Travelling from the East into the freedom of Schengen is a significant journey. I reflected that, once in the Schengen area, I only need my Belgian identity card to travel freely through the many EU countries that are part of this ‘club’, of which Poland is one of the easternmost members. I enormously value this degree of freedom of movement. I know how hard won it has been. And how easily it could be threatened or even dismantled. And then, again, I am struck by the stark reality that it is precisely this kind of freedom of movement that Brexit Britain has resolutely set its face against. Anyone who travels further east knows the big differences that remain between EU and non-EU countries. The EU feels a safe, free and prosperous region of which I am proud to belong. I feel sad that my country of origin seems so far from being able to appreciate this.

St. Luke’s Fontainebleau

The appointment of a new chaplain at St. Luke’s Fontainebleau brings a long interregnum to an end. The evening before the licensing, those most closely involved in the new appointment (parish reps, archdeacon and bishop) gathered together with the new priest and her husband for a celebratory meal. Appointments in our Diocese take a long time. We had interviewed Elisabeth at the beginning of the year, and we were all thrilled finally to have got to the point of marking her formal beginning at St. Luke’s.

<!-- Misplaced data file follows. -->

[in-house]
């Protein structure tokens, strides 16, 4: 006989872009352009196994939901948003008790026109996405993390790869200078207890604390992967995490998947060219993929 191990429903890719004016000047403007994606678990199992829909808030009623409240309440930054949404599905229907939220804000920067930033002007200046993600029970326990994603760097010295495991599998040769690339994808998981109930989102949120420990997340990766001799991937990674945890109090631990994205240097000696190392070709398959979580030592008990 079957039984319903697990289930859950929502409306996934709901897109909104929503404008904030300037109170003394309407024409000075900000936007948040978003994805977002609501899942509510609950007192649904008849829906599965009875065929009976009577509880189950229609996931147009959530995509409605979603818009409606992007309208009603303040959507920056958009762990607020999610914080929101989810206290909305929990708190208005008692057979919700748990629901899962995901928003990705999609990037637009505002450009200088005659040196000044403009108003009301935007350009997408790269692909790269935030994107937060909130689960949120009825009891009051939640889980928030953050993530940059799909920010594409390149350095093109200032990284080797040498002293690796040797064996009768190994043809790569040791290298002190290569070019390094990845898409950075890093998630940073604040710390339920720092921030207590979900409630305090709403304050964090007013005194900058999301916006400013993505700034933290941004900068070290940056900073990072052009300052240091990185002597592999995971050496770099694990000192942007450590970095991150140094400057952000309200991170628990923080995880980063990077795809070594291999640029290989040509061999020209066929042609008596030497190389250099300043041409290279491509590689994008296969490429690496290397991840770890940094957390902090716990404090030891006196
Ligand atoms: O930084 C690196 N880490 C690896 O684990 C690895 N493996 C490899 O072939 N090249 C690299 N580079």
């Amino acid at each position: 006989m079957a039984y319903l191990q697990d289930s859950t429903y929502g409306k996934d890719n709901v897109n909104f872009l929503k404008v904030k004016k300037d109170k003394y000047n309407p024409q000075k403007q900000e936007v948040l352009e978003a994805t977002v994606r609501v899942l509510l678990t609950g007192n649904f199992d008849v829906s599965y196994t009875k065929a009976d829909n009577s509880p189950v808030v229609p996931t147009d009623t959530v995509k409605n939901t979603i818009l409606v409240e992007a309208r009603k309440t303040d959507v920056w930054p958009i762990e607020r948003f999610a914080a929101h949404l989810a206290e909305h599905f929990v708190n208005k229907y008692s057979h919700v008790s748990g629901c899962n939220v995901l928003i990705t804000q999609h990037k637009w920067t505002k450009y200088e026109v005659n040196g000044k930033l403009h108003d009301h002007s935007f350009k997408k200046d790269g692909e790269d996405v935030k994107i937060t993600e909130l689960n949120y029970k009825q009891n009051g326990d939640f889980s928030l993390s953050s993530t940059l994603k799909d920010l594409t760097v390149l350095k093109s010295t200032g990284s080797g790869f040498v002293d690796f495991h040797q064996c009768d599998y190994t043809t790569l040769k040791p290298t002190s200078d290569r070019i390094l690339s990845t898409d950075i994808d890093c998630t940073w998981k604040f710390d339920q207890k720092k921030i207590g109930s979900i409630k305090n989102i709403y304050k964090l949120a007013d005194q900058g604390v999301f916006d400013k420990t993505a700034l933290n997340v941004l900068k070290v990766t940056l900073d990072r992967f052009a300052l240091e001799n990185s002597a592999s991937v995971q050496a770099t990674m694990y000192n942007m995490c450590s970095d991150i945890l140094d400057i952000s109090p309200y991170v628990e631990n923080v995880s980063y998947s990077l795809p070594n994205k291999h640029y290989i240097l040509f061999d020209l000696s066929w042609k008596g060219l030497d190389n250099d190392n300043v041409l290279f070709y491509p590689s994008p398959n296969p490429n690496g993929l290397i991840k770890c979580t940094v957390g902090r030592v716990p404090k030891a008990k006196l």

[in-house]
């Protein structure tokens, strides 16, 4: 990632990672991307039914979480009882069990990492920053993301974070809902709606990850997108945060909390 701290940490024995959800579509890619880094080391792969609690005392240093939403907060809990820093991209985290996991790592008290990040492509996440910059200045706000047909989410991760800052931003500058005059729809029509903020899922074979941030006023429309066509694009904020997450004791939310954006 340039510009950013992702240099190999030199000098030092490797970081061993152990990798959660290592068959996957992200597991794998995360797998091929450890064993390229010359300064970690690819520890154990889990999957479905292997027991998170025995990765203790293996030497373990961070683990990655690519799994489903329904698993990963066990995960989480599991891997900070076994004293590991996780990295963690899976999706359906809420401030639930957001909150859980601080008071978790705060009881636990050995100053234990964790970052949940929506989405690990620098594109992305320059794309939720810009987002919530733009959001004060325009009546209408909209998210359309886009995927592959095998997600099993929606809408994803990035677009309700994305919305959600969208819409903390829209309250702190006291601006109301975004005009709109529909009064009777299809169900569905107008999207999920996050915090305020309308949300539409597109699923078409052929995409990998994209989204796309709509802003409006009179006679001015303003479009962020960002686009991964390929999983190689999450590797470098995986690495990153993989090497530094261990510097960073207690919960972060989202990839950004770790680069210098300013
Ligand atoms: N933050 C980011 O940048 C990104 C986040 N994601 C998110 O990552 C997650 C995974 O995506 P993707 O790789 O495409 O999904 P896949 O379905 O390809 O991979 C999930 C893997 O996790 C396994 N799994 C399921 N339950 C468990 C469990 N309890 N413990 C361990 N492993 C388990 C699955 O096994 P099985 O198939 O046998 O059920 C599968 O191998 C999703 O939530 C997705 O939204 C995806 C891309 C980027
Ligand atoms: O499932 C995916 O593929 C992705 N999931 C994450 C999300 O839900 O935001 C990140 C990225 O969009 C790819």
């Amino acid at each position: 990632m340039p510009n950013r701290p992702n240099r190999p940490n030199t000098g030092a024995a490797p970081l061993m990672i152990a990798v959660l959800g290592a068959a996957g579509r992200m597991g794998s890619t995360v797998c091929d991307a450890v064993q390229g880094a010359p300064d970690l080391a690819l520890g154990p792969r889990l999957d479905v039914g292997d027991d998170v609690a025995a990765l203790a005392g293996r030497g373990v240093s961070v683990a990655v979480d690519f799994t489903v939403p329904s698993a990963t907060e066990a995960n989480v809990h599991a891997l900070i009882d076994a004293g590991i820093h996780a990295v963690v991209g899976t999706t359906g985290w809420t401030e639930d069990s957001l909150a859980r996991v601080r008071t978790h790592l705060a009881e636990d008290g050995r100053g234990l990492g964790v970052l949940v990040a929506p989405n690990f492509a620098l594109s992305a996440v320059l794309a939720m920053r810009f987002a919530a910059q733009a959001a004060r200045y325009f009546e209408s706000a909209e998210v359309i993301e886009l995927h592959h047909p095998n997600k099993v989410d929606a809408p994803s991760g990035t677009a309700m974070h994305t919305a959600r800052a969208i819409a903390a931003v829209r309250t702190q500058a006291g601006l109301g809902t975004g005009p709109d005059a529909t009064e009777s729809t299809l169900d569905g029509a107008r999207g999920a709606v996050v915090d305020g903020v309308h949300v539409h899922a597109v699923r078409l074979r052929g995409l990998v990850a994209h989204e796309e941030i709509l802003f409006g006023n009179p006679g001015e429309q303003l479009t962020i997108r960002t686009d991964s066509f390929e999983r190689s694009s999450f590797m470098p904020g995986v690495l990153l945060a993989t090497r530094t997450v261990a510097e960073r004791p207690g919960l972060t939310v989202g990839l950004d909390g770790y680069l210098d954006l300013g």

Elisabeth Dean is Australian by background but has lived in France long enough to be a French citizen. She brings the best part of three decades of ministerial experience to her new role. She has been an incumbent in semi-rural and inner-city areas. She has valuable experience with the Australian safeguarding authority. And last month she moved with her husband Nöel to the beautiful and historic town of Fontainebleau.

It was a delight to meet Nöel, who is a loyal and supportive spouse. He brings his own experience as a senior paramedic… hopefully that won’t be needed at St. Luke’s.

St. Luke’s has been well served by several different locums who have stayed for longer or shorter periods. But the arrival of a new chaplain will give a sense of stability, more consistent pastoral care and the possibility of establishing new vision. So Elisabeth’s arrival was truly an occasion of great joy. A new chapter opens in the history of St. Luke’s. And from a diocesan point of view, I must say there is particular delight in appointing a woman to an incumbency position.

Fontainebleau has historic links with Napoleon. Today it is famous as the home of the leading business school, INSEAD. There are many professional people and young families at St. Luke’s, and we appreciated the contribution of young people to our worship.

We welcomed ecumenical guests, as well as supporters from Elisabeth’s former chaplaincy (St. Andrew’s Pau, in the South West of France) and from St. George’s Paris.

Please join me in praying that Elisabeth will have great wisdom and insight as she begins her ministry at St. Luke’s, and that the Lord will go before her helping her to form good and strong relationships. May the fruit of the Spirit – love, joy, peace – be the hallmarks of her ministry and of the community of St. Luke’s into the future.

Brexit: The View from the Bishop’s Office